Council tackles under age drinking
Herts says spot-checks on targeted off-licences have revealed that more than a third sold alcohol to under age drinkers.
The authority’s trading standards unit, working alongside local police, says this is despite warnings issued before the exercise took place.
The checks, which were carried out with the help of young volunteers all aged under 18, were part of a campaign to try to curb under-age drinking in Hertfordshire.
Despite warning licensees to be on their guard, and reminding them of the consequences of breaking the law, 34% of all the licensed premises visited still sold alcohol to 13 and 14-year-old test purchasers.
A council spokesperson said it is a disappointing result, and might have been much worse had the authority not issued the warning first.
"Residents of Hertfordshire are sick and tired of anti-social behaviour by a minority of young people – which can be fuelled by illegally-purchased alcohol. We are determined to do everything in our power, to help the police reduce this problem," the spokesperson said.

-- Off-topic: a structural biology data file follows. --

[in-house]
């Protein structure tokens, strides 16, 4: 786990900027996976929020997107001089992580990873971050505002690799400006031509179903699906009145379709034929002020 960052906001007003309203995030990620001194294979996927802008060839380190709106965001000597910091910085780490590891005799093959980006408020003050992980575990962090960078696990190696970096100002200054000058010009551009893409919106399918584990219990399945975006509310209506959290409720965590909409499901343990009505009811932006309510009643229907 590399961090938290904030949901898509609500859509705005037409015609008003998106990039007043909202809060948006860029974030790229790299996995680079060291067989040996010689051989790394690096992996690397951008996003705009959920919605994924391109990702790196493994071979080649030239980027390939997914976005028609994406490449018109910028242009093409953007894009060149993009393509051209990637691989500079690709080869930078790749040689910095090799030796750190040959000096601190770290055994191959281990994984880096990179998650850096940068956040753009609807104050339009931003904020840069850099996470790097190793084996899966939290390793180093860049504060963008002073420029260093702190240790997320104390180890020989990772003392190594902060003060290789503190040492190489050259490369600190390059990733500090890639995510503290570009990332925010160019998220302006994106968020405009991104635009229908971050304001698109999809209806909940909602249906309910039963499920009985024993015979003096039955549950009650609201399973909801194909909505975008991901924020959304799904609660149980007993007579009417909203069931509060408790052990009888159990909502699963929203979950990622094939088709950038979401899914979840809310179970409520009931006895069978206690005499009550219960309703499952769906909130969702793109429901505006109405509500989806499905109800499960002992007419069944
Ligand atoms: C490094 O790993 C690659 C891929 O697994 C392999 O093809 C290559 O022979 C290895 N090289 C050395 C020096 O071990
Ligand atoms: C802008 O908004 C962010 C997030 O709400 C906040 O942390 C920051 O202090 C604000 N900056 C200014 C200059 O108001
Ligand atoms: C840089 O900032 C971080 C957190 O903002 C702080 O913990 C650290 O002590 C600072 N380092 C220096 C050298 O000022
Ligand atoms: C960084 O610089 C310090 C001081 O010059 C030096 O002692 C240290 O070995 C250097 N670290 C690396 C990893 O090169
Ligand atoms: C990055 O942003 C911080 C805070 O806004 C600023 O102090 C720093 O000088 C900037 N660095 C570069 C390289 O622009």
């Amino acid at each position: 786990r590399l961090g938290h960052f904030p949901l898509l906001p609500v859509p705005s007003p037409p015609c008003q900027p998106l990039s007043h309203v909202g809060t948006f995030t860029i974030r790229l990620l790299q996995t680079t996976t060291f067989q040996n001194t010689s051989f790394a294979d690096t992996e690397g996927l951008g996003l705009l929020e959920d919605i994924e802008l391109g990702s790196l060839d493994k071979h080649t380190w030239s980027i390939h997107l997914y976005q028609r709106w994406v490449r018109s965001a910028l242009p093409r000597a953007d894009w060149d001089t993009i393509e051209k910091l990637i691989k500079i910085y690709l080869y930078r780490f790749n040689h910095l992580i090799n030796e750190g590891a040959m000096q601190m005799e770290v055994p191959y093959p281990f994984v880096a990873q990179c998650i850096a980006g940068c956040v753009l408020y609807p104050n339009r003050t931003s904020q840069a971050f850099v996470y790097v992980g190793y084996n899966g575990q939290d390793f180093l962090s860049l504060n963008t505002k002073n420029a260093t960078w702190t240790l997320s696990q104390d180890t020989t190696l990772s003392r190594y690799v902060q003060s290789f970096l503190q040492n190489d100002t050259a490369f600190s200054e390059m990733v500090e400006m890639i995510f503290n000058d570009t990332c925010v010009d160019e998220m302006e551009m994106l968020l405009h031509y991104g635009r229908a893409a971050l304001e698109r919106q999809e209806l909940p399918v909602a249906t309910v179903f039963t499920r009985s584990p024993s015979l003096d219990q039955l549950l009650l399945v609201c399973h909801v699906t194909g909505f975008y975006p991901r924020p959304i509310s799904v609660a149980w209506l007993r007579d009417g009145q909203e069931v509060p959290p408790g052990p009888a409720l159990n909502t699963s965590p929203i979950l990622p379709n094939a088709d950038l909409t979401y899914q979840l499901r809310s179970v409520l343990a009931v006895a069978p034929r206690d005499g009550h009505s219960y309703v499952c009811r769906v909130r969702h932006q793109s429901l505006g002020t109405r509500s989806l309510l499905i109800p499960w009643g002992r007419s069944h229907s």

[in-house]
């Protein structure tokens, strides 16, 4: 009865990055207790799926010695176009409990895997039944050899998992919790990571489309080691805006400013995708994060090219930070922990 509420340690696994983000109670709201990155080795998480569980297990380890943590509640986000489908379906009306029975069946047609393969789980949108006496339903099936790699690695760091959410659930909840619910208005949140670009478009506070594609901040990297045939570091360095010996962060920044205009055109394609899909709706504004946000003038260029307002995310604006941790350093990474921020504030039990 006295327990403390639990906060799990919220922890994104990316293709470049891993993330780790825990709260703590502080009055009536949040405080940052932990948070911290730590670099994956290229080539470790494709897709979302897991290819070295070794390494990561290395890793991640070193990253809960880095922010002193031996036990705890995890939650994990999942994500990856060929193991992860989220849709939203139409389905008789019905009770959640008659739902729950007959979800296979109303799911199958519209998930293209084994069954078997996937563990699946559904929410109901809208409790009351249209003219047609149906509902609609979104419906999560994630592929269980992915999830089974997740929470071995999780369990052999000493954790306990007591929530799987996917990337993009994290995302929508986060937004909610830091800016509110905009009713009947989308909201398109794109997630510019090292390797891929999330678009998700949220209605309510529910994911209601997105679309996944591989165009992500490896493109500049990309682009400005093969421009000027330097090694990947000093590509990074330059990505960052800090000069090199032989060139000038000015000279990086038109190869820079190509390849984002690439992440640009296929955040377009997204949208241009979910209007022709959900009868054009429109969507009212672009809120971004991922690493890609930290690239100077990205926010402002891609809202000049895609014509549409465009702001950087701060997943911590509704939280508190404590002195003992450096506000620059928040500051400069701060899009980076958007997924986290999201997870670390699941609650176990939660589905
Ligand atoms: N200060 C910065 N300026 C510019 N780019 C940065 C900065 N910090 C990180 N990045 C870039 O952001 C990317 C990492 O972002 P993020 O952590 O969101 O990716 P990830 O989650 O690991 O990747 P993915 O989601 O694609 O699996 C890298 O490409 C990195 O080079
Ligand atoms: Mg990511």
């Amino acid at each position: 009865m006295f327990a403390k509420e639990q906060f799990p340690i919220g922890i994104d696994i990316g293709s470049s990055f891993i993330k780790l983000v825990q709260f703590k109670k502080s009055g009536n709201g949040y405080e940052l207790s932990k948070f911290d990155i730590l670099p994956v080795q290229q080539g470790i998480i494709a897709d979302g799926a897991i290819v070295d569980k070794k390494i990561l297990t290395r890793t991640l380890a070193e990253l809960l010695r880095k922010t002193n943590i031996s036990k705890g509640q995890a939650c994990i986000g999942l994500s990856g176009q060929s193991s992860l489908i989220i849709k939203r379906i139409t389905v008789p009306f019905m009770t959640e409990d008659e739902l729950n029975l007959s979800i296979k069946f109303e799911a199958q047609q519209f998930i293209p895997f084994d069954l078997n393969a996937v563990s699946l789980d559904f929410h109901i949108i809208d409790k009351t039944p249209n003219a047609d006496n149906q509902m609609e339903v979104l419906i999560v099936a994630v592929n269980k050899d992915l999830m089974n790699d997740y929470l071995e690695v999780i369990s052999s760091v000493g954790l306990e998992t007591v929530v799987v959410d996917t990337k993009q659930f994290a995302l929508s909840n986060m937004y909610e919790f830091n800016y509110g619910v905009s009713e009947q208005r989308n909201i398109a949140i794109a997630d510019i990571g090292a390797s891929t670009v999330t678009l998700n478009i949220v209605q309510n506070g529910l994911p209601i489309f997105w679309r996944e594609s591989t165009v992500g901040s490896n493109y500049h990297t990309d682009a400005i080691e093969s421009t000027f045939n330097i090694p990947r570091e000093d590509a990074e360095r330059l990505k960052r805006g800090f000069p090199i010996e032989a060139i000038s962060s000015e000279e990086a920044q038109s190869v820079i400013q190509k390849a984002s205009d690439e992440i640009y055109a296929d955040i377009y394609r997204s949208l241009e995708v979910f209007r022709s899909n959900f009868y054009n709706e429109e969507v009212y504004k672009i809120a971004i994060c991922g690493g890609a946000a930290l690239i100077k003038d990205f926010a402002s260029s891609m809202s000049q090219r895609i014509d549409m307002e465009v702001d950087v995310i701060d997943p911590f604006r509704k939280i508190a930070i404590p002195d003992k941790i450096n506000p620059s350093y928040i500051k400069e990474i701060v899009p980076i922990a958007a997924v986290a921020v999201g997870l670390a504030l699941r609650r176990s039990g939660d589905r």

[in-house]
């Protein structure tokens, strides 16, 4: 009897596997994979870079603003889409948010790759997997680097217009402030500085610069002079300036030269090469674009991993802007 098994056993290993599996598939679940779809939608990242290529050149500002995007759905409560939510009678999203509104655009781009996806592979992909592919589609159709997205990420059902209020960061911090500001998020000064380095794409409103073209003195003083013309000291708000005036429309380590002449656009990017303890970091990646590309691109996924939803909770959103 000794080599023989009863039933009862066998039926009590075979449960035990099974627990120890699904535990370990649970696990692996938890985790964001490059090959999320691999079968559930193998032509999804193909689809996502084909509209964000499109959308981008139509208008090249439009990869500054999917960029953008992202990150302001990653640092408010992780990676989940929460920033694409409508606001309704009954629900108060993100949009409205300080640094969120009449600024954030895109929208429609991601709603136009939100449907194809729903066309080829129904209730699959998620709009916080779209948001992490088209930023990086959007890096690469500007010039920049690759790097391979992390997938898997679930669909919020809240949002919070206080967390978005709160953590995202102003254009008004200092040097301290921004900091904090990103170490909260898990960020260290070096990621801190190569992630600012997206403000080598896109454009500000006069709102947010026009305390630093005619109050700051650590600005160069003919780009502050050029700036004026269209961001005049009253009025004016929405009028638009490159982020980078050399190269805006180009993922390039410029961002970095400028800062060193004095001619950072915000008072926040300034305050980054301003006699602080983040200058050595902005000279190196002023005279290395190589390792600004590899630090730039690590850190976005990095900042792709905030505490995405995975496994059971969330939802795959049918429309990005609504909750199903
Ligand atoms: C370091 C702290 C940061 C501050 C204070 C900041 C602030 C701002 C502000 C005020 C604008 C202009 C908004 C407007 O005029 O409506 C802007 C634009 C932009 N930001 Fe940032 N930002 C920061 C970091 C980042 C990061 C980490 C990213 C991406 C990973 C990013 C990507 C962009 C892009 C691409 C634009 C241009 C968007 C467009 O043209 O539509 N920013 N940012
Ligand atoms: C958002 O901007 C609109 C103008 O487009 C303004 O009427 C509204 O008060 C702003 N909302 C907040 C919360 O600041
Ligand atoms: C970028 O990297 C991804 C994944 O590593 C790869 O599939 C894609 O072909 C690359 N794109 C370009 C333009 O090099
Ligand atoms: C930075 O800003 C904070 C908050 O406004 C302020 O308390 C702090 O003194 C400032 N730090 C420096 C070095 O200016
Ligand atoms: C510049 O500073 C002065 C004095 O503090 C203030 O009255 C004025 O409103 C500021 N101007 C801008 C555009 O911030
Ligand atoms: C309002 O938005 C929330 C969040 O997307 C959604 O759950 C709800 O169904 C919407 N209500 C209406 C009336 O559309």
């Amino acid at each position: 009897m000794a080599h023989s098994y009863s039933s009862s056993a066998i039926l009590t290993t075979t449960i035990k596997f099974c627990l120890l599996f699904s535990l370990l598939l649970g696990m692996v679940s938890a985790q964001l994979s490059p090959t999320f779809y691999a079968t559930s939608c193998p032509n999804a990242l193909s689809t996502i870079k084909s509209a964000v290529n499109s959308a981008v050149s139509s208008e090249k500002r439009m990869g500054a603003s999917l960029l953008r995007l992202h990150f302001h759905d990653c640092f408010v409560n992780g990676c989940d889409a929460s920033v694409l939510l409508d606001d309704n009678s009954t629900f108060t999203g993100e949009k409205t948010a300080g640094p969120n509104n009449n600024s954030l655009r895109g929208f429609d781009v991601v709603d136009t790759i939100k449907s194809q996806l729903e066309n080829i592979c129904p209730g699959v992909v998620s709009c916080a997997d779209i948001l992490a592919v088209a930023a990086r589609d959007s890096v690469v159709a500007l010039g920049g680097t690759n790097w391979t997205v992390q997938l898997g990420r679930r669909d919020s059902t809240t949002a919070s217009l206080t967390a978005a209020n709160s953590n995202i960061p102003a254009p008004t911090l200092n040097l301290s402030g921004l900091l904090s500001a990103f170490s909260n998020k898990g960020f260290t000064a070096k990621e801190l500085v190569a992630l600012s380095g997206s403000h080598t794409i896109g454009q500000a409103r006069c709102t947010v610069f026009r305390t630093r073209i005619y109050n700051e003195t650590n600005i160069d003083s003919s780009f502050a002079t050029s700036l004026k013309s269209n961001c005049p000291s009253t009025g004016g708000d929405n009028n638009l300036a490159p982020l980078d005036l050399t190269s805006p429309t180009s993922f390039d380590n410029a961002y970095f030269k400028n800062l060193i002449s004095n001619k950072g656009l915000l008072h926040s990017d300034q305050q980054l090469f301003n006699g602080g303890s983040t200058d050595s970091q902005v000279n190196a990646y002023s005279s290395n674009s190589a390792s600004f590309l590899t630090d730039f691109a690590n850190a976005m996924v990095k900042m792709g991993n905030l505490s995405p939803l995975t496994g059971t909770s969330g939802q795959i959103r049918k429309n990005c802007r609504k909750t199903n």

The authority will now be making sure that those licensees who have sold alcohol to under-age drinkers are thoroughly investigated.
According to the council, the owners of the off-licences who failed the spot-checks now risk being prosecuted and losing their licences.
"More spot checks are being lined up until the message gets through that illegal sales will not be tolerated in Hertfordshire," the council spokesperson said.
The council says that in all of failed spot-checks, the sellers didn’t even ask for proof of age - an obvious check to make.
There was also clear evidence that some licensees are failing to ensure that front-line staff are aware of the law.
According to the investigating team, there were instances when sellers were not 18 themselves. Some thought the legal age for selling alcohol was 16. Other sellers were not employees at all, but were simply ‘minding the shop’.
14 November 2003